How Long Does It Take for an Estate to Go Through Probate?
Probate can range anywhere from a few months to multiple years to complete. The timeline varies based on the estate’s complexity and how quickly the probate court can schedule a hearing. Here are some factors that can prolong the probate process:
- Estates with tax implications;
- Assets that are hard to value or sell;
- Someone files a lawsuit against the estate; and
- Lack of a valid will.
Our probate lawyers are prepared to take on even the most complex estate and get it through probate. We’ll educate you along the way so you feel confident about what lies ahead.
How Much Does Probate Cost?
Probate can be expensive, but it depends on how difficult it is to administer the estate. Probate involves filing fees, executor compensation, notification publication fees, and the costs of hiring professionals, such as accountants and appraisers. For example, if the decedent left only a car and a bank account, probate will be much less expensive than if the decedent owned several businesses. If the estate is involved in litigation, that will substantially increase the cost of probate.
The estate is responsible for paying all probate fees.
Is Probate Necessary If There’s No Will?
Whether or not the decedent left a will doesn’t determine the need for probate. Again, it’s the type of assets in the estate that determine if probate is necessary. However, the probate process is much more complicated when there’s no will.
In Tennessee, when a decedent dies without a will, it’s called dying intestate. Tennessee’s intestate succession laws apply, and the decedent’s assets are distributed based on what the law says. Essentially, there’s a hierarchy of surviving heirs who will inherit the estate based on their relationship to the decedent. Spouses inherit first, then children, then the decedent’s parents, then the decedent’s siblings, and so on until all assets are transferred.
Are There Ways to Avoid Probate?
With proper estate planning, probate can be avoided entirely. As discussed above, probate is only necessary if the decedent dies with assets in their individual name. By retitling assets or putting certain designations on them, it’s possible to spare your family the hassle of probate.
The probate attorneys at Batson Nolan PLC can create an estate plan that avoids probate and satisfies your goals.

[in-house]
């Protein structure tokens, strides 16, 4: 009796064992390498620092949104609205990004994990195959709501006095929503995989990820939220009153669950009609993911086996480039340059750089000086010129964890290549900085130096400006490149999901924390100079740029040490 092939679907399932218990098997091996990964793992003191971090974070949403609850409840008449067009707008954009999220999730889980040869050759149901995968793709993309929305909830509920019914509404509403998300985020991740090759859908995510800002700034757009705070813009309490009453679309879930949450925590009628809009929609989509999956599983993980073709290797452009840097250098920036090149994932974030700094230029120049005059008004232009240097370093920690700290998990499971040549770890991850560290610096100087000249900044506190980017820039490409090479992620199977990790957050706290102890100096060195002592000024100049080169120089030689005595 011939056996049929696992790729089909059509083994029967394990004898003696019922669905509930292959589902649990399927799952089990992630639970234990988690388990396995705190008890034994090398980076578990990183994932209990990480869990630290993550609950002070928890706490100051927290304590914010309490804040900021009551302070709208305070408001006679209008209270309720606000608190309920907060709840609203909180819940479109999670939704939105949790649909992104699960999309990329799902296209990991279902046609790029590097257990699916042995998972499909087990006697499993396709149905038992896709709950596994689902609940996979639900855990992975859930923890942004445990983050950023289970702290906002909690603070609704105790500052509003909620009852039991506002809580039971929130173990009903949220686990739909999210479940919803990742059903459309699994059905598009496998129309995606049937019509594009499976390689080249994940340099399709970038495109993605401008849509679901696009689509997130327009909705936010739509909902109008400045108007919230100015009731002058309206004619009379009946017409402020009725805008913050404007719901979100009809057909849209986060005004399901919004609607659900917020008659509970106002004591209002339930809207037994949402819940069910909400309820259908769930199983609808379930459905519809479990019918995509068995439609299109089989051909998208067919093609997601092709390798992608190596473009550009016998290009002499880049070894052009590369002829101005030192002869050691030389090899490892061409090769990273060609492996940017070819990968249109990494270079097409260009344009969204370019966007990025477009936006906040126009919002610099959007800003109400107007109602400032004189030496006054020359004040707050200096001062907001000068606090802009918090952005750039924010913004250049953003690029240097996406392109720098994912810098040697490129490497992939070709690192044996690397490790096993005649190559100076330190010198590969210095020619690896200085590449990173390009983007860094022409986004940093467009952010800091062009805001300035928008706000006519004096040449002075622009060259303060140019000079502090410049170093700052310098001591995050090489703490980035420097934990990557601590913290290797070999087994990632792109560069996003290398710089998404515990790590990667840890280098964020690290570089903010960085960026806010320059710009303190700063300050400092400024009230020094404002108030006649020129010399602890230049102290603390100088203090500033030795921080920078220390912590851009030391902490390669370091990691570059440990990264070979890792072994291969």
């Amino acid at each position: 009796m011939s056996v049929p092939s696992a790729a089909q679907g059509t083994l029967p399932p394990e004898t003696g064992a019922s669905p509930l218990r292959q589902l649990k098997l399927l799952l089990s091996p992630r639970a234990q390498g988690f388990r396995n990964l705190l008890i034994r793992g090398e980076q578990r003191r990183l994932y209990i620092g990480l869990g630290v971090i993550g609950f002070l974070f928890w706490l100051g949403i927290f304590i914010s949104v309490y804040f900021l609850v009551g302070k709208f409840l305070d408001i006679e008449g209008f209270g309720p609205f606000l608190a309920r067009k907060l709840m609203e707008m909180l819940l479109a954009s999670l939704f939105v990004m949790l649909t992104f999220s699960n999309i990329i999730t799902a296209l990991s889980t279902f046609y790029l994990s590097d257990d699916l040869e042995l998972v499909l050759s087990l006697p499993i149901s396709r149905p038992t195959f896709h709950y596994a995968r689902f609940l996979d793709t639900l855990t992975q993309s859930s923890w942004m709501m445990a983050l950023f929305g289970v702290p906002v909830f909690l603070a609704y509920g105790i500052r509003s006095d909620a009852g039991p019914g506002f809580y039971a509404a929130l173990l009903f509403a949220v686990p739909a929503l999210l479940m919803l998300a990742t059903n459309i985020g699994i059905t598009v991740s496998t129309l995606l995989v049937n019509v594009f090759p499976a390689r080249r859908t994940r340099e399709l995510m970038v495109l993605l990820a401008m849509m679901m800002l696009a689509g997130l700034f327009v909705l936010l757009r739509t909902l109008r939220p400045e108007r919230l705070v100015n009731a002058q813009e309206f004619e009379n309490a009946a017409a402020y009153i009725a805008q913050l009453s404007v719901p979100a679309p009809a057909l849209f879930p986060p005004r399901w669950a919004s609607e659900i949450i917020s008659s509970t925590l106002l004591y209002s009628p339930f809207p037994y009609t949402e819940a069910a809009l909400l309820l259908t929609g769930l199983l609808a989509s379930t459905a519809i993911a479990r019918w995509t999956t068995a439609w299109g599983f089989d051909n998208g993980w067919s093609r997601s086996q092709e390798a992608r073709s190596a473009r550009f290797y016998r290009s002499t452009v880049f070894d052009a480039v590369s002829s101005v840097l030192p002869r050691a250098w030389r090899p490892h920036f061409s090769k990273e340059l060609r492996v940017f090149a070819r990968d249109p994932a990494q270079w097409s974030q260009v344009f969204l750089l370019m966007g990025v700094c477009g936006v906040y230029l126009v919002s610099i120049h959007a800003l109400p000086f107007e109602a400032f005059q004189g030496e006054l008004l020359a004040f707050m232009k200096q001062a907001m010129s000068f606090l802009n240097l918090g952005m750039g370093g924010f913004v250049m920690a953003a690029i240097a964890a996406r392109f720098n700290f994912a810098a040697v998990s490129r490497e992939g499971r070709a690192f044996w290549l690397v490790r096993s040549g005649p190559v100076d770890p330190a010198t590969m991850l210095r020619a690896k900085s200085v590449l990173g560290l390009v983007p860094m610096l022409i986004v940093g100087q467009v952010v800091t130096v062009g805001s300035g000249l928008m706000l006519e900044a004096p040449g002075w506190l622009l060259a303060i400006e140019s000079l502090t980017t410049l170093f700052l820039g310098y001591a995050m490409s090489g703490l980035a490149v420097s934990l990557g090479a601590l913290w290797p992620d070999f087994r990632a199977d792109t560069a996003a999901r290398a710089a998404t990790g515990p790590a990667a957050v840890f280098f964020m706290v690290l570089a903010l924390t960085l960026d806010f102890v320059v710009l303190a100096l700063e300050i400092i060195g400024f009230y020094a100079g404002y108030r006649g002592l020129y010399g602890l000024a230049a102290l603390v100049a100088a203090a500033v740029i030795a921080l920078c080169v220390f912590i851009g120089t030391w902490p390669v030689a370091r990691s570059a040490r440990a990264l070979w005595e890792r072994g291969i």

How Can a Probate Lawyer Help Me?
Most estate executors have never served in that capacity before. This inexperience can lead to uncertainty and confusion. Hiring a lawyer to help you through probate can save time, money, and stress. Probate is a multi-step process with many opportunities for error- so having an experienced probate attorney can prevent delays that could unnecessarily deplete the value of an estate. The probate lawyers at Batson Nolan PLC
offer the following services:
- Determining the type of probate administration necessary;
- Identifying whether an expedited alternative may be available for smaller estates;
- Filing the probate petition;
- Communicating with the probate court;
- Conducting an inventory of all assets;
- Sending notice to interested parties; and
- Preparing final income and estate tax returns.
If someone sues the estate, we can also represent you in probate court. For example, an heir may argue that the decedent’s will is invalid because it was created under duress. This is called a will contest proceeding and requires the legal expertise of a competent attorney. If not properly and expeditiously handled, a will contest can dramatically increase both the cost and length of the probate process.
Contact the Dover Will and Probate Attorneys at Batson Nolan PLC
It’s difficult to go through the loss of a loved one. Our Dover probate attorneys can help you during this challenging time by taking on probate tasks and allowing you time to grieve properly.
We are a client-focused law firm that has been helping Tennessee families transfer their wealth since 1860. Whether you need a living will and powers of attorney prepared or are facing estate litigation, we can help. Our will and probate attorneys work in tandem to give you the best experience and services possible.
To schedule a free consultation, call our office or go online to submit a request.